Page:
I absolutely see liturgical action in the New Testament, and I gave you an example: the story of the disciples on the road to Emmaus. Jesus explains the law and the prophets to the disciples and then he reveals himself in the breaking of the bread. That is in its most basic form the two parts of the divine liturgy found in Orthodox and Catholic Churches. Of course over time the liturgies have evolved, and some would see that as a bad thing. I don’t. Jesus never promised that the Church would be a static entity (see the parable of the mustard seed).

    Liturgy and ritual do not have to be a replacement for fellowship. As a matter of fact, in my Church there is both. On an even grander scale, take a look at the cosmos around you. God has set up a ritual in the cosmos. The sun rises every day in the east and sets in the West. Spring turns to summer turns to fall turns to winter and then starts all over again.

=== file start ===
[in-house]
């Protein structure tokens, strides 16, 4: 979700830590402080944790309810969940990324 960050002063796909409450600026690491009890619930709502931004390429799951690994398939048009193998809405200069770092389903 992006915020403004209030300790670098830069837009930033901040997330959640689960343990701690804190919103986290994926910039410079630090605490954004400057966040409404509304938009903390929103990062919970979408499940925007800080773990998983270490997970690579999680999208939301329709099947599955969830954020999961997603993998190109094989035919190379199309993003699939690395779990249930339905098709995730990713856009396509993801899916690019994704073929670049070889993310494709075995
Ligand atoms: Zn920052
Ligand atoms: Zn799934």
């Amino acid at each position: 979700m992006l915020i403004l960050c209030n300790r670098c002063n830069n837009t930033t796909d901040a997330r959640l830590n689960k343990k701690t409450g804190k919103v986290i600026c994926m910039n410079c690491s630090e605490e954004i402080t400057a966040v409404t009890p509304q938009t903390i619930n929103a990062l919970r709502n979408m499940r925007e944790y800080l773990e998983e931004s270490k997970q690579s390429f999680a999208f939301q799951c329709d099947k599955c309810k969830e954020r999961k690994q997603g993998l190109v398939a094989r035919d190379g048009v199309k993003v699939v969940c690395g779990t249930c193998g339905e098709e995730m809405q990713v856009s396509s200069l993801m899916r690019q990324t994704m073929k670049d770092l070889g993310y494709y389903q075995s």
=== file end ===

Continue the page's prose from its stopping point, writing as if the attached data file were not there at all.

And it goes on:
Don’t get me wrong, I agree with you that fellowship and community are important aspects of the Church, but they are not the ONLY things that are important in the Church. Adoration of God is important, God who infuses the community through the Holy Spirit yet transcends it as well. Just as you have been to liturgical services which leave you empty, I have been to church services where I feel like Jesus is standing alone in the corner being ignored in all of the “fellowship” that is going on as the congregation pats itself on the back. There must be a balance.

  14. 4-7-2010

    Brian, I always assumed that the Apostles went to the temple for evangelistic reasons rather than participating in temple worship. It sounds like they were preaching when they were there and new believers were continuing to come there to hear more from the Apostles, not the temple leaders. This created a threat to the power of the temple leaders which led to the arrests of Peter and John. It was a public place to gather to evangelize rather than to have a church meeting. It does say that Peter and John went to the temple at a time of prayer, but this does not mean that they went there to pray. It may have been just when there were more people there.